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The best TV for a computer monitor in 2022

Introduction: How to Use a TV As a Computer Monitor

Okay so.. This is my first instructable, so bear with me… In this instructable im going to show you.. thats right.. how to use a TV as a computer monitor! It works pretty good, but there are limits.. for example you can’t read small text, but a picture comes is clear enough, so you can use your computer as a DVD player. NOTE: This is unnecessary if your computer has an S-Video or Composite out. If you have an S-video out on the computer and a composite (standard RCA) in on the TV or VCR or whatever, see hereOh, yeah I didn’t make this into an instructable until after I had it all set up, so the pictures will just be there as close ups of what the step is about. Speaking of pictures, you’ll notice that most of them aren’t very good. This is because it was kind of hard to take the picture while crouched under my desk, or while I’m using my good hand to hold stuff in the pic.and, sorry in advance; the image notes tool isn’t working.UPDATE: heres a good site all about this subject: they sell adapters like the one i used and all different ones like if your computer has a s-video out but your tv or vcr doesnt have an s-video in, then this is the place for you

When you don’t have HDMI

There are two common cases where either your TV or

There are two common cases where either your TV or your computer doesn’t have the right HDMI ports. However, don’t fret: There’s a workaround.

First, if you have an older TV or computer, it may have a DVI port rather than HDMI. The former was the primary video connection before HDMI became more common. In this case, you will need a DVI-to-DVI cable, or a DVI-to-HDMI adapter cable, like this AmazonBasics model, which is very affordable.

However, using an adapter can increase the chances of input lag, lower video quality, and other issues, so there’s a tradeoff to consider.

Second, a PC may only have DisplayPort connections

Second, a PC may only have DisplayPort connections. This is unlikely on desktops but can happen even on newer computers that choose to prioritize DisplayPort or mini-DisplayPort — a standard that’s common among monitors but very rarely seen with TVs. In this case, there are affordable DisplayPort-to-HDMI adapter cables for desktop and USB-C-to-HDMI adapter cables for laptops.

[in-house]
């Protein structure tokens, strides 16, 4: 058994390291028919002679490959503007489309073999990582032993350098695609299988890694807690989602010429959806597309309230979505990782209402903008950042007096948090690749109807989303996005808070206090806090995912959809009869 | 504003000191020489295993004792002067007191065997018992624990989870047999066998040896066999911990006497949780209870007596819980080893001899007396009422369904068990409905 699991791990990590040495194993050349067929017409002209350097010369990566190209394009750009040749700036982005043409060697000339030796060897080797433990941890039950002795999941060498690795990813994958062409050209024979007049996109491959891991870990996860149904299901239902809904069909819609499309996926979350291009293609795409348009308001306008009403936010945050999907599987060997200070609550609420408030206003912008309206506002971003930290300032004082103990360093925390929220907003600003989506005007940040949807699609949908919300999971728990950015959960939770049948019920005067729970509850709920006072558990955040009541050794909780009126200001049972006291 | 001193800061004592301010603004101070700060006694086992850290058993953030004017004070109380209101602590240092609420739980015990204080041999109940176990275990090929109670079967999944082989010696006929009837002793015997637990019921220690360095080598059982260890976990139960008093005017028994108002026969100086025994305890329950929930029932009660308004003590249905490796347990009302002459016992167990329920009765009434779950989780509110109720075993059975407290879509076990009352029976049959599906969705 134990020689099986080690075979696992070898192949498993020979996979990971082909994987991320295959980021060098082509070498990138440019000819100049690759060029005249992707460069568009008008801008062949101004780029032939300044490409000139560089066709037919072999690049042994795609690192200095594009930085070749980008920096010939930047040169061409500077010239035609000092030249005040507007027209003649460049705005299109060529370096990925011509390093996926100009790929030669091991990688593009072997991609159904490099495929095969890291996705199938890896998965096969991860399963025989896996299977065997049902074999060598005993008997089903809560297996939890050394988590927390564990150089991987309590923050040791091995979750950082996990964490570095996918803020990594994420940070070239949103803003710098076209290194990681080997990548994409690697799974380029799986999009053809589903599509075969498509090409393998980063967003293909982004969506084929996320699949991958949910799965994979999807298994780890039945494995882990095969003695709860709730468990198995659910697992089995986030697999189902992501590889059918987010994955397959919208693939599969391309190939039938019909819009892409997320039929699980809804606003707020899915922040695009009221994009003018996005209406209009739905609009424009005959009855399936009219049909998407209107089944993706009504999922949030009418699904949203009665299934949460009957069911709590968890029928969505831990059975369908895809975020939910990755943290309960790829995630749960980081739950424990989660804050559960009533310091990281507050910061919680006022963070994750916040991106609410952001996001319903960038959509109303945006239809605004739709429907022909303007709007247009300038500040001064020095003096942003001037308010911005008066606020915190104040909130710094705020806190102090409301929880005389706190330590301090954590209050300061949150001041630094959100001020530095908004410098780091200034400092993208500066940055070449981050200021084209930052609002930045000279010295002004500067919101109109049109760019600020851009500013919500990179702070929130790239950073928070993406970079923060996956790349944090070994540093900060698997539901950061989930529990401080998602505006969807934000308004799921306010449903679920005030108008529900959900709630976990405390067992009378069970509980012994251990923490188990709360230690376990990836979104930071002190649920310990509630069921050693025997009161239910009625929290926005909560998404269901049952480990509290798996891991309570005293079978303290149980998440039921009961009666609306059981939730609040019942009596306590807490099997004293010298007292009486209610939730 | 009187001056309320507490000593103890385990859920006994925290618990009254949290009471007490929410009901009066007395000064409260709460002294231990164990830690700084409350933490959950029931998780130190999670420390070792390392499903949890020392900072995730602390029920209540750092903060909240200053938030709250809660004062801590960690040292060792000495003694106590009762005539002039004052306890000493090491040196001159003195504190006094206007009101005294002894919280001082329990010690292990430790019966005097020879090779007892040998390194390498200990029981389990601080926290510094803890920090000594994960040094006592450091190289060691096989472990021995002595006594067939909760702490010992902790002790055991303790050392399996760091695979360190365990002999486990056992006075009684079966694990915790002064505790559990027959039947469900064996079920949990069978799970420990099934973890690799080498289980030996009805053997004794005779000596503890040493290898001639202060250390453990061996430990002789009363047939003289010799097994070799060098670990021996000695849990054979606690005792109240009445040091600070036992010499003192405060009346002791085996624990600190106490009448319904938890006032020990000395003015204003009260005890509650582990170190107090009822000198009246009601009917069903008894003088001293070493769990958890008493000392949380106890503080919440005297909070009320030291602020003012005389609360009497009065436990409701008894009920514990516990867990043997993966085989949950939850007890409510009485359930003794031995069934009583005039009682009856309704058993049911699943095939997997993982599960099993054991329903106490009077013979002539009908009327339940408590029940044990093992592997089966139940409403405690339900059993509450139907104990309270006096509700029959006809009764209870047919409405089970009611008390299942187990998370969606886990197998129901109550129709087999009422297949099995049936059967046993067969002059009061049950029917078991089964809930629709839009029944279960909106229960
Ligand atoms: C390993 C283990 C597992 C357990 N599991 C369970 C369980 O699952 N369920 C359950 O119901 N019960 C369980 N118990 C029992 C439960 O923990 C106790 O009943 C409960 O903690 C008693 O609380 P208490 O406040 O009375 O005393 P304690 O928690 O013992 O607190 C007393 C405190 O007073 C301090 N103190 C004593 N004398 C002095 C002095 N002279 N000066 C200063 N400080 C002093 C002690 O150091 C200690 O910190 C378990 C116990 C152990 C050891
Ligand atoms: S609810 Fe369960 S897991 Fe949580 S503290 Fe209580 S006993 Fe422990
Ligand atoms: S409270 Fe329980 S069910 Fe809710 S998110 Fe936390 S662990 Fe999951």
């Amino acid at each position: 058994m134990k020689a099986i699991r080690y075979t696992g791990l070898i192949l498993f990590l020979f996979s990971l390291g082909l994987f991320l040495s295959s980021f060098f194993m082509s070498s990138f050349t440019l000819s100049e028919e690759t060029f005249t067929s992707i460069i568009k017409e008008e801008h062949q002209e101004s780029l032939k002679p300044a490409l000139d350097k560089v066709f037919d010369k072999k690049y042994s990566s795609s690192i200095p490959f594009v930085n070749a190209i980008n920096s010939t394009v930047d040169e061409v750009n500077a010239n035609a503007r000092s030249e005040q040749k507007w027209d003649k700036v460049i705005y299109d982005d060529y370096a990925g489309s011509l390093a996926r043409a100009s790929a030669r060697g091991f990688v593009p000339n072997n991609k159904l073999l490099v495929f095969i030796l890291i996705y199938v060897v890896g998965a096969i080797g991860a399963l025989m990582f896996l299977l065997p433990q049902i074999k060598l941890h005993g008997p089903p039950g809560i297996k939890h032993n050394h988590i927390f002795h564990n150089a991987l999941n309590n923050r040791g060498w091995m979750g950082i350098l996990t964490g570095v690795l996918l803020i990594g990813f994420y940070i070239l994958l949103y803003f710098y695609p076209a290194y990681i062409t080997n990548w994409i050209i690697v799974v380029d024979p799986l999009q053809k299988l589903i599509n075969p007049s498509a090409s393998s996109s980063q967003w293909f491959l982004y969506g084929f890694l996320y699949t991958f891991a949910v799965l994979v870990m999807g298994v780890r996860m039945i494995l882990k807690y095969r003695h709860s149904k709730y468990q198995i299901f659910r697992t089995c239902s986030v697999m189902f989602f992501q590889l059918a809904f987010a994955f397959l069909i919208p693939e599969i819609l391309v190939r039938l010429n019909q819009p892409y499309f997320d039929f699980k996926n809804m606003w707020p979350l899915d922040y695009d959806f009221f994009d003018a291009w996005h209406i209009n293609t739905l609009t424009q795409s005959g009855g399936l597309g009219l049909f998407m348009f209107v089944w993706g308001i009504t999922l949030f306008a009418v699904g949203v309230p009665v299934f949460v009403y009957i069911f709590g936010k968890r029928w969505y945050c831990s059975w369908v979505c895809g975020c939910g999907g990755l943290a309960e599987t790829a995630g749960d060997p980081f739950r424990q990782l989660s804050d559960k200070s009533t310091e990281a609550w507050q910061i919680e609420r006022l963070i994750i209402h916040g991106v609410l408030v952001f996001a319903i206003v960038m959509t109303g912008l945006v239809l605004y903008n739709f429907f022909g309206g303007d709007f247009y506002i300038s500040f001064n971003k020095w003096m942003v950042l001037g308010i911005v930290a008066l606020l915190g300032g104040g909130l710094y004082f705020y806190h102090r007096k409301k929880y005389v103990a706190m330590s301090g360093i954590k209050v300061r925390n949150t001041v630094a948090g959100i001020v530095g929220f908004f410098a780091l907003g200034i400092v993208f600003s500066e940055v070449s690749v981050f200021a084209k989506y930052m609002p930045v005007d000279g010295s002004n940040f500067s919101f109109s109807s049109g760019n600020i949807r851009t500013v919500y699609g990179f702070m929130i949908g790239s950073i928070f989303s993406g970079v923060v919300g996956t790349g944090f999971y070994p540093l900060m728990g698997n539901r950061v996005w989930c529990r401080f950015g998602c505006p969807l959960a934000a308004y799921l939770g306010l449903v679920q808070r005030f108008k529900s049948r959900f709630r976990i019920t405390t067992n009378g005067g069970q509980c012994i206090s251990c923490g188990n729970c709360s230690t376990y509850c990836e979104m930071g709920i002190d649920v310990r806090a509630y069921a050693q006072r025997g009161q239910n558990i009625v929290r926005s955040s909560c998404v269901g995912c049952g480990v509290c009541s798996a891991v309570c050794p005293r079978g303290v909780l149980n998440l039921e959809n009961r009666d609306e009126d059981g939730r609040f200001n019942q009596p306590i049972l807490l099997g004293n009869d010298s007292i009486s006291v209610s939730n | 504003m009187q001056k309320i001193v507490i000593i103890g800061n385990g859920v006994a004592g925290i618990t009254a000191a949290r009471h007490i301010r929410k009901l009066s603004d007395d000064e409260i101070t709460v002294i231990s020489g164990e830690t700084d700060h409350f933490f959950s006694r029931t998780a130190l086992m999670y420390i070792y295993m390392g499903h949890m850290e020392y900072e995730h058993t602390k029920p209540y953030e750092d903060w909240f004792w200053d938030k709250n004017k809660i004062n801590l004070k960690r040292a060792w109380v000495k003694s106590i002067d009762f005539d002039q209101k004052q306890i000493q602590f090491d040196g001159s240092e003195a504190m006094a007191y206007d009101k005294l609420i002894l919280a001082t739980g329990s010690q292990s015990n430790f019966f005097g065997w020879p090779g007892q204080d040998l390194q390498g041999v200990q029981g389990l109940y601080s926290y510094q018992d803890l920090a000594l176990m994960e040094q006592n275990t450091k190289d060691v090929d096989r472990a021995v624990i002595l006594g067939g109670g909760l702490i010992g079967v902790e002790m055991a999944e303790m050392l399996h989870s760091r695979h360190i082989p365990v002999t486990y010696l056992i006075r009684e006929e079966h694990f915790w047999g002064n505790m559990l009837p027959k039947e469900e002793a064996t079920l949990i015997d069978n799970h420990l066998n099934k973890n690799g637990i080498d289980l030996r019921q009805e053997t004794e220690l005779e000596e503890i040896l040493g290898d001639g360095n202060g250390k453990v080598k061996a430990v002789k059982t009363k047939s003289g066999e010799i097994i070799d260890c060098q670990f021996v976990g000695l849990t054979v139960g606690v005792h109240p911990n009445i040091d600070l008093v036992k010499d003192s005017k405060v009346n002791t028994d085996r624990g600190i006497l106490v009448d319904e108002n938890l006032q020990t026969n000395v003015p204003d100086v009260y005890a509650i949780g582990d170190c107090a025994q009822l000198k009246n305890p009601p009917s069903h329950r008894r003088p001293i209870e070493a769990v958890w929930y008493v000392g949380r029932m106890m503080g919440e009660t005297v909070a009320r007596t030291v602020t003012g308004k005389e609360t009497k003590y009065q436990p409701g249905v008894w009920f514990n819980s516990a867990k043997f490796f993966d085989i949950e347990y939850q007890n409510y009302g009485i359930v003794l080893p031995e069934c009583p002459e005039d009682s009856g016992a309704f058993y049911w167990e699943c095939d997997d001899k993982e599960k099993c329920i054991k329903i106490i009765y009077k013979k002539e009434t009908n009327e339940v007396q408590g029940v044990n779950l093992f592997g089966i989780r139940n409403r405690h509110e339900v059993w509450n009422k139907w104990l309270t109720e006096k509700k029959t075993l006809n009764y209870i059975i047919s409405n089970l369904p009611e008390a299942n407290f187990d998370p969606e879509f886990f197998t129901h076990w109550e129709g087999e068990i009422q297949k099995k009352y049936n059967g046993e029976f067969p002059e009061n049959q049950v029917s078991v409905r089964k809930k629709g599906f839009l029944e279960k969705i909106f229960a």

For desktops with only DVI video output, you may want to consider upgrading the graphics card. On laptops, you’re stuck using adapter cables unless you’re willing to spend loads of money on an external GPU dock.

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Should I Buy a Monitor or a TV for My Computer?

Due to the availability of options, it can be challenging to decide whether to purchase a computer monitor or a TV. The price range of a monitor can range from $400 to $1,000, but a TV unit can be found in any of those ranges. 

Therefore, price cannot be the only factor to take into account. 

How to use a TV as a monitor wirelessly

The best part of using a smart TV as a computer monitor in 2019 is the lack of cables. If you’ve always wished connector cables would vanish and leave your floors free of tripping hazards, your wish is granted. Chromecast, Roku, and other casting or streaming devices solve the TV-as-computer-monitor problem in Tony Stark levels of style.The first step is to pick a streaming device. You can choose from several, including Google Chromecast and Roku. They are flash drive style sticks or dongles that plug into a TV’s HDMI port.Pro tip: All the major streaming units come in 3K and 4K models. It’s vital to get the 4K version. The 3K units work fine for video, but not when using a TV as a computer monitor. A 3K streaming unit will cause a bottleneck and scuttle the image quality.Once you’ve settled on a casting device, plug it into your TV’s HDMI port. There’s a short configuration process, but anyone who can install an app can get it done in minutes.

What To Do Before Turning Your TV Into a Monitor

First, make sure you have the right cable. Most modern TVs use HDMI connections, but look at your TV’s particular inputs to confirm the one it uses.

Then, compare that to the video output options of your PC. Most modern graphics cards support HDMI and DisplayPort, but older ones may only offer DVI-D or even VGA.

If there's a mismatch between your PC and TV, you're not entirely out of luck. You can always use a converter or adapter to turn one connector into the other. That can affect picture quality, and you won't be able to turn a VGA cable into HDMI if you're connecting to a 4K TV (as VGA doesn't support a resolution that high), but as long as your PC and TV aren't too distinct in age from one another, you should be able to find a solution that works.

As well as getting the resolution right for the cable, your PC's GPU will need to support your TV's resolution. To find out what GPU you have, type Device Manager in the Windows search box and select the Device Manager option. Then look for Display adapters and select the arrow next to it.

Your GPU should be listed there, but if it's ambiguous, right-click (or tap and hold) the result, and select Properties. Then check the Details tab for more information.

Perform a Google search for your particular GPU to find out which resolutions it supports and compare it with your TV’s native resolution to make sure they’re compatible.

Getting your PC ready